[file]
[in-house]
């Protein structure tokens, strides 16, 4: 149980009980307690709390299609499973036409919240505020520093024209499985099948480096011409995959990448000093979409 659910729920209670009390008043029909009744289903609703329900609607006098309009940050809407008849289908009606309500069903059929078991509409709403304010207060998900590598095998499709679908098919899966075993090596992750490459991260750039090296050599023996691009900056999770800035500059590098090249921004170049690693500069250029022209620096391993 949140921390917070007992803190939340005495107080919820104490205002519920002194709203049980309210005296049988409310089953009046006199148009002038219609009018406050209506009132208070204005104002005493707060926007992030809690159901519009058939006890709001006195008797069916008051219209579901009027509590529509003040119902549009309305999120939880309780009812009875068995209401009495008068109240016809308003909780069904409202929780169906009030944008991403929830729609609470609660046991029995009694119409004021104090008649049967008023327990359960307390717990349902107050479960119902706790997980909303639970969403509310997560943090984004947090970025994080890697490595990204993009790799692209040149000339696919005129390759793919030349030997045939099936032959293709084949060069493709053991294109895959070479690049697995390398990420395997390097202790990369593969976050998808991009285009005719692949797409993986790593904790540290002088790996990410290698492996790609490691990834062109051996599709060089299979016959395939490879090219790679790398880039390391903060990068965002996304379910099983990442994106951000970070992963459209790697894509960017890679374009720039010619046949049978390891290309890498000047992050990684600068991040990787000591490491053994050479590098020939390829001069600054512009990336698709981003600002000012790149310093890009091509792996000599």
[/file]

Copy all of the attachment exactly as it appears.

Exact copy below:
[in-house]
């Protein structure tokens, strides 16, 4: 149980009980307690709390299609499973036409919240505020520093024209499985099948480096011409995959990448000093979409 659910729920209670009390008043029909009744289903609703329900609607006098309009940050809407008849289908009606309500069903059929078991509409709403304010207060998900590598095998499709679908098919899966075993090596992750490459991260750039090296050599023996691009900056999770800035500059590098090249921004170049690693500069250029022209620096391993 949140921390917070007992803190939340005495107080919820104490205002519920002194709203049980309210005296049988409310089953009046006199148009002038219609009018406050209506009132208070204005104002005493707060926007992030809690159901519009058939006890709001006195008797069916008051219209579901009027509590529509003040119902549009309305999120939880309780009812009875068995209401009495008068109240016809308003909780069904409202929780169906009030944008991403929830729609609470609660046991029995009694119409004021104090008649049967008023327990359960307390717990349902107050479960119902706790997980909303639970969403509310997560943090984004947090970025994080890697490595990204993009790799692209040149000339696919005129390759793919030349030997045939099936032959293709084949060069493709053991294109895959070479690049697995390398990420395997390097202790990369593969976050998808991009285009005719692949797409993986790593904790540290002088790996990410290698492996790609490691990834062109051996599709060089299979016959395939490879090219790679790398880039390391903060990068965002996304379910099983990442994106951000970070992963459209790697894509960017890679374009720039010619046949049978390891290309890498000047992050990684600068991040990787000591490491053994050479590098020939390829001069600054512009990336698709981003600002000012790149310093890009091509792996000599």